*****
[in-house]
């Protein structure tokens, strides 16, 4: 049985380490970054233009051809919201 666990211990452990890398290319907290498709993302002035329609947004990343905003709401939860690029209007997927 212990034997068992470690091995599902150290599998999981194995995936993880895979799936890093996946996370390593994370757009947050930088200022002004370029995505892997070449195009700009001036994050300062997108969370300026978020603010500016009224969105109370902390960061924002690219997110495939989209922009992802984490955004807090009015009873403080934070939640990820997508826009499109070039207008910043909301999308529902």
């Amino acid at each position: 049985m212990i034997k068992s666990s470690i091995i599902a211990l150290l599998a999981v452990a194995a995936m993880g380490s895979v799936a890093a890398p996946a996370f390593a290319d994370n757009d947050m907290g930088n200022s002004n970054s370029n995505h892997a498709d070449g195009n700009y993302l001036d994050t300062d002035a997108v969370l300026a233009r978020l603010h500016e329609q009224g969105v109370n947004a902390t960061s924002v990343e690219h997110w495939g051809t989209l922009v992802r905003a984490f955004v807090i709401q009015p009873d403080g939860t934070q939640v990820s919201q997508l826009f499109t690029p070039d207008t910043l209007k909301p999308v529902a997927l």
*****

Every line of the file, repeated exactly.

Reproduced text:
[in-house]
């Protein structure tokens, strides 16, 4: 049985380490970054233009051809919201 666990211990452990890398290319907290498709993302002035329609947004990343905003709401939860690029209007997927 212990034997068992470690091995599902150290599998999981194995995936993880895979799936890093996946996370390593994370757009947050930088200022002004370029995505892997070449195009700009001036994050300062997108969370300026978020603010500016009224969105109370902390960061924002690219997110495939989209922009992802984490955004807090009015009873403080934070939640990820997508826009499109070039207008910043909301999308529902």
């Amino acid at each position: 049985m212990i034997k068992s666990s470690i091995i599902a211990l150290l599998a999981v452990a194995a995936m993880g380490s895979v799936a890093a890398p996946a996370f390593a290319d994370n757009d947050m907290g930088n200022s002004n970054s370029n995505h892997a498709d070449g195009n700009y993302l001036d994050t300062d002035a997108v969370l300026a233009r978020l603010h500016e329609q009224g969105v109370n947004a902390t960061s924002v990343e690219h997110w495939g051809t989209l922009v992802r905003a984490f955004v807090i709401q009015p009873d403080g939860t934070q939640v990820s919201q997508l826009f499109t690029p070039d207008t910043l209007k909301p999308v529902a997927l």